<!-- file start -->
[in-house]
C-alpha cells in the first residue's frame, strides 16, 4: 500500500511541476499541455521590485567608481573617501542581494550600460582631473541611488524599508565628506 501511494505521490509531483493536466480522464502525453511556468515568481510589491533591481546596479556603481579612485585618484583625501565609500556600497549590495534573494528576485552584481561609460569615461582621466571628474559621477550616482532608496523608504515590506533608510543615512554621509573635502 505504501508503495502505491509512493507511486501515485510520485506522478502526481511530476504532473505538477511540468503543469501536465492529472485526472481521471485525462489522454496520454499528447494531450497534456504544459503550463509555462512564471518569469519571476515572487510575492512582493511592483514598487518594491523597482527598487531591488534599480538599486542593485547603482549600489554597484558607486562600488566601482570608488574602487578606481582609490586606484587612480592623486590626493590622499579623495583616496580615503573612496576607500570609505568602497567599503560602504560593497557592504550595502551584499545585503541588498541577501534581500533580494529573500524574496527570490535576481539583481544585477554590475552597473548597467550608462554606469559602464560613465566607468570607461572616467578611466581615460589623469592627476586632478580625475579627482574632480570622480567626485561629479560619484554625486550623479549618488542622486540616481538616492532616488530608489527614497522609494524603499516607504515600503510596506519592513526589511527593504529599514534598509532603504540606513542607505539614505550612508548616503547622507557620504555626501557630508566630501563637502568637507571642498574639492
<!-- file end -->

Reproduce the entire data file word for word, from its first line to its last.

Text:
[in-house]
C-alpha cells in the first residue's frame, strides 16, 4: 500500500511541476499541455521590485567608481573617501542581494550600460582631473541611488524599508565628506 501511494505521490509531483493536466480522464502525453511556468515568481510589491533591481546596479556603481579612485585618484583625501565609500556600497549590495534573494528576485552584481561609460569615461582621466571628474559621477550616482532608496523608504515590506533608510543615512554621509573635502 505504501508503495502505491509512493507511486501515485510520485506522478502526481511530476504532473505538477511540468503543469501536465492529472485526472481521471485525462489522454496520454499528447494531450497534456504544459503550463509555462512564471518569469519571476515572487510575492512582493511592483514598487518594491523597482527598487531591488534599480538599486542593485547603482549600489554597484558607486562600488566601482570608488574602487578606481582609490586606484587612480592623486590626493590622499579623495583616496580615503573612496576607500570609505568602497567599503560602504560593497557592504550595502551584499545585503541588498541577501534581500533580494529573500524574496527570490535576481539583481544585477554590475552597473548597467550608462554606469559602464560613465566607468570607461572616467578611466581615460589623469592627476586632478580625475579627482574632480570622480567626485561629479560619484554625486550623479549618488542622486540616481538616492532616488530608489527614497522609494524603499516607504515600503510596506519592513526589511527593504529599514534598509532603504540606513542607505539614505550612508548616503547622507557620504555626501557630508566630501563637502568637507571642498574639492